nodepool-9680a2e9-3e58-48c7-b4-node-c65648   Ready       2d      v1.22.2
second-node-pool-node-519613                 Ready       6m8s    v1.22.2
second-node-pool-node-5fda8f                 Ready       6m6s    v1.22.2
second-node-pool-node-c355db                 Ready       6m13s   v1.22.2

Taint a Node

Node taints are key:value pairs associated with an effect. Multiple taints can be setted in the same Node.

Taint a Node

  • With NoSchedule taint, pods that don’t tolerate the taint can’t be scheduled on the node.
  • With PreferNoSchedule taint, Kubernetes avoid scheduled Pods that don’t tolerate the taint.
  • With NoExecute taint, Pods are evicted from the Node if they are already running, additionally to not being schedulable.

You can add a taint in all the nodes for second-node-pool thanks to label.

Pause a node, don’t accept new workloads on it:

kubectl taint node -l "nodepool=second-node-pool" my-key=my-value:NoSchedule

You can display the taints for all nodes:

kubectl get nodes  -o=jsonpath='{range .items[*]}{.metadata.name}{"\n"}{.spec.taints}{"\n"}{end}'

In our example:

$ kubectl taint node -l "nodepool=second-node-pool" my-key=my-value:NoSchedule

node/second-node-pool-node-519613 tainted
node/second-node-pool-node-5fda8f tainted
node/second-node-pool-node-c355db tainted

$ kubectl get nodes  -o=jsonpath='{range .items[*]}{.metadata.name}{"\n"}{.spec.taints}{"\n"}{end}'
nodepool-9680a2e9-3e58-48c7-b4-node-874105
nodepool-9680a2e9-3e58-48c7-b4-node-b5c9e2
nodepool-9680a2e9-3e58-48c7-b4-node-c65648
second-node-pool-node-519613
[{"effect":"NoSchedule","key":"my-key","value":"my-value"}]
second-node-pool-node-5fda8f
[{"effect":"NoSchedule","key":"my-key","value":"my-value"}]
second-node-pool-node-c355db
[{"effect":"NoSchedule","key":"my-key","value":"my-value"}]

You can unpause a node:

kubectl taint node -l "nodepool=second-node-pool" my-key:NoSchedule-

In our example:

$ kubectl taint node -l "nodepool=second-node-pool" my-key:NoSchedule-

node/second-node-pool-node-519613 untainted
node/second-node-pool-node-5fda8f untainted
node/second-node-pool-node-c355db untainted

Taint a Node and create a pod only on these tainted Nodes

Another useful feature could be to taint a Node and to deploy an application only on particular nodes. For example you can dedicate a set of nodes for exclusive use by a particular set of users or define a subset of nodes with specialized hardware.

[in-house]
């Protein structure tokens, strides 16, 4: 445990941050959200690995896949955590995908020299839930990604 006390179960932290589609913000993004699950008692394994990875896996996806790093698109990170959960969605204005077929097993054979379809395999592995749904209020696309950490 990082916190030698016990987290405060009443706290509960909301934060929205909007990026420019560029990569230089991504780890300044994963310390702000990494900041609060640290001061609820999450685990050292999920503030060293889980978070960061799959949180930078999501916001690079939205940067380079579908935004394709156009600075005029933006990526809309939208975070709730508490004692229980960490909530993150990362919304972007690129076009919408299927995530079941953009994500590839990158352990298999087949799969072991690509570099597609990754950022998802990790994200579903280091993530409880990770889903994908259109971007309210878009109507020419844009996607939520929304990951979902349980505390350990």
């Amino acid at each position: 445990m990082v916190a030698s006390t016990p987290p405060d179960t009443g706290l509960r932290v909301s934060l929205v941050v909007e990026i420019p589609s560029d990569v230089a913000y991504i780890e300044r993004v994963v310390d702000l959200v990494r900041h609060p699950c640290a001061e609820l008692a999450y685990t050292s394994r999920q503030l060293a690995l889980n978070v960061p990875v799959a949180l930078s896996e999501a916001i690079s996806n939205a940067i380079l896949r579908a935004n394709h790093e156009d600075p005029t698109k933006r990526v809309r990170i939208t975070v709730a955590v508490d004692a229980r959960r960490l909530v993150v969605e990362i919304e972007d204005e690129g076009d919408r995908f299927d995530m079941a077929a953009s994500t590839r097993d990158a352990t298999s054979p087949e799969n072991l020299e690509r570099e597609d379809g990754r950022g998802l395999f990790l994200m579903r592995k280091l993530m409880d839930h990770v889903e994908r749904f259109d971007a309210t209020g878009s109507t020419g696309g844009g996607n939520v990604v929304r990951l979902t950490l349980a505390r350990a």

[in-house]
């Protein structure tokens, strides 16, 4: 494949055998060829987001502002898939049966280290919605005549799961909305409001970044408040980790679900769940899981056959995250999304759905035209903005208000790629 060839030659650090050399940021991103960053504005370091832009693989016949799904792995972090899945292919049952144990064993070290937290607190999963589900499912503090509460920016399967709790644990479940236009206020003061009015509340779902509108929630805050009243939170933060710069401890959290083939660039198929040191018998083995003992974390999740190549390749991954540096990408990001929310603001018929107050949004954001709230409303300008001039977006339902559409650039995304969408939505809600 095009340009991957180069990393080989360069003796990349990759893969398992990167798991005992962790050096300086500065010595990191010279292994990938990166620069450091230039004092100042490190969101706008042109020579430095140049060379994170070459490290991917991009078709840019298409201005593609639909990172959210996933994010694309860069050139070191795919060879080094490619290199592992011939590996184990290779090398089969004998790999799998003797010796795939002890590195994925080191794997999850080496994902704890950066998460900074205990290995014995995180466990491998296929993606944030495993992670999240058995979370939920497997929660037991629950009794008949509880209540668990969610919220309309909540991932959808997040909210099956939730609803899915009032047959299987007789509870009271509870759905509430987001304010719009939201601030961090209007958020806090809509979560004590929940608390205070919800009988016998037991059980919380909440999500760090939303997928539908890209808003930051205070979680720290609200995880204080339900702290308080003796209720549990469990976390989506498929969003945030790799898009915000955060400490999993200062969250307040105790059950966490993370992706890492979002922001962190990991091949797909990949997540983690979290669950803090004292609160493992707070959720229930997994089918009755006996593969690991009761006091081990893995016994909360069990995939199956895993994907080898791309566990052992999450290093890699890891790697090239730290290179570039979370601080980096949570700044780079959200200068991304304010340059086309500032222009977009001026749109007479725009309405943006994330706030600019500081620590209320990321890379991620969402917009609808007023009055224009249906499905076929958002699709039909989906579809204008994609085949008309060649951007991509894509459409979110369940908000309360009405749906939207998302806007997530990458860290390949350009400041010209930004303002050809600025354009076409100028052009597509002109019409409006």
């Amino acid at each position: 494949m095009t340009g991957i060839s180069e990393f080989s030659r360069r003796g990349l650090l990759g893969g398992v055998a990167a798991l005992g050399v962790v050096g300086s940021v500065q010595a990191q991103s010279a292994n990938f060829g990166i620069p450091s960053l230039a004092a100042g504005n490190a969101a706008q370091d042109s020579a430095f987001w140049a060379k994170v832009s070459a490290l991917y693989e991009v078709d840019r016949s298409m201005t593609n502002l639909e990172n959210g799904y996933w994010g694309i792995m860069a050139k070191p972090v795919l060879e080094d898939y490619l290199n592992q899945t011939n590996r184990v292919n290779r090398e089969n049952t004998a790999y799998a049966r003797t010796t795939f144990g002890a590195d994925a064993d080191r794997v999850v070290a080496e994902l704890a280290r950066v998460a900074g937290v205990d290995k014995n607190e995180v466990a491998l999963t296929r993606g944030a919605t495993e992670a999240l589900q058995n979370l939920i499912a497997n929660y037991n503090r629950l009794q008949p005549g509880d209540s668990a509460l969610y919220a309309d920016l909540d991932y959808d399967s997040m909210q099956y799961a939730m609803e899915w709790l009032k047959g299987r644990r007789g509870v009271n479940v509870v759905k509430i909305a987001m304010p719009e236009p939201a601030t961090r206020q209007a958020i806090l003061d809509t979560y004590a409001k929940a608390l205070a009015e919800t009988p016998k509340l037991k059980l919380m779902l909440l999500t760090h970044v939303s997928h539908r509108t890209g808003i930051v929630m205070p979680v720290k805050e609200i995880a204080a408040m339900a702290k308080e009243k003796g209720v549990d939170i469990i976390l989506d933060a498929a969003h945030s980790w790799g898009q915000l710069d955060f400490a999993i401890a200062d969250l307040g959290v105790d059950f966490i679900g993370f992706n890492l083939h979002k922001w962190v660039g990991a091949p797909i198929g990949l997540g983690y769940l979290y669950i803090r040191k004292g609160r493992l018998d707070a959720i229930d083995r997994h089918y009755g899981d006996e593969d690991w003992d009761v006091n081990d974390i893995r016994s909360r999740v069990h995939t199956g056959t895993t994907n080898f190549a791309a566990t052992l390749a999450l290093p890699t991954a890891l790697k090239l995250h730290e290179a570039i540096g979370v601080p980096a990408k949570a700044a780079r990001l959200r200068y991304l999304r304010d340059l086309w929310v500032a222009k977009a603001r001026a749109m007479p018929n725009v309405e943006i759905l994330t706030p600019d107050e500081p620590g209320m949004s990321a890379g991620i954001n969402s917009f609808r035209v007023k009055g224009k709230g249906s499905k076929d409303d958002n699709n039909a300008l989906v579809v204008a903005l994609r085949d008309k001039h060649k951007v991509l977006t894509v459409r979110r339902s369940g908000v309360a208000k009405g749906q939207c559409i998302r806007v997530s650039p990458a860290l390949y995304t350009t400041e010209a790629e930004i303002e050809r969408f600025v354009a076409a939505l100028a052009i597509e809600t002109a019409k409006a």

In order to do that, you can taint second-node-pool nodes with a particular key and value flavor=d2-8 for example:

kubectl taint node -l "nodepool=second-node-pool" flavor=d2-8:NoSchedule

In our example:

$ kubectl taint node -l "nodepool=second-node-pool" flavor=d2-8:NoSchedule
node/second-node-pool-node-519613 tainted
node/second-node-pool-node-5fda8f tainted
node/second-node-pool-node-c355db tainted

$ kubectl get nodes  -o=jsonpath='{range .items[*]}{.metadata.name}{"\n"}{.spec.taints}{"\n"}{end}'
nodepool-9680a2e9-3e58-48c7-b4-node-874105
nodepool-9680a2e9-3e58-48c7-b4-node-b5c9e2
nodepool-9680a2e9-3e58-48c7-b4-node-c65648
second-node-pool-node-519613
[{"effect":"NoSchedule","key":"flavor","value":"d2-8"}]
second-node-pool-node-5fda8f
[{"effect":"NoSchedule","key":"flavor","value":"d2-8"}]
second-node-pool-node-c355db
[{"effect":"NoSchedule","key":"flavor","value":"d2-8"}]

And then you can create a Pod that can be scheduled only on Nodes which have the taint flavor=d2-8:NoSchedule.

Create a my-pod.yaml YAML manifest file with the following content:

apiVersion: v1
kind: Pod
metadata:
  name: my-pod
spec:
  containers:
  - name: hello-world
    image: ovhplatform/hello
    ports:
    - containerPort: 80
  tolerations:
  - key: "flavor"
    value: "d2-8"
    effect: "NoSchedule"

Then deploy it:

kubectl apply -f my-pod.yaml

And check your new Pod is running in a second-node-pool's Node:

kubectl get pod -o wide

In our example:

$ kubectl apply -f my-pod.yaml

pod/my-pod created

$ kubectl get pod -o wide
NAME     READY   STATUS    RESTARTS   AGE   IP         NODE                           NOMINATED NODE   READINESS GATES
my-pod   1/1     Running   0          6s    10.2.7.2   second-node-pool-node-519613              

Thanks to the -o wide option, you can verify that your Pod is running on second-node-pool-node-519613 node.

Where do we go from here?

In this tutorial you saw how to do some operations on Nodes, taint, drain, cordon, uncordon and how to deploy Pods on particular nodes in your OVHcloud Managed Kubernetes cluster.

To learn more about using your Kubernetes cluster the practical way, we invite you to look at our OVHcloud Managed Kubernetes documentation site.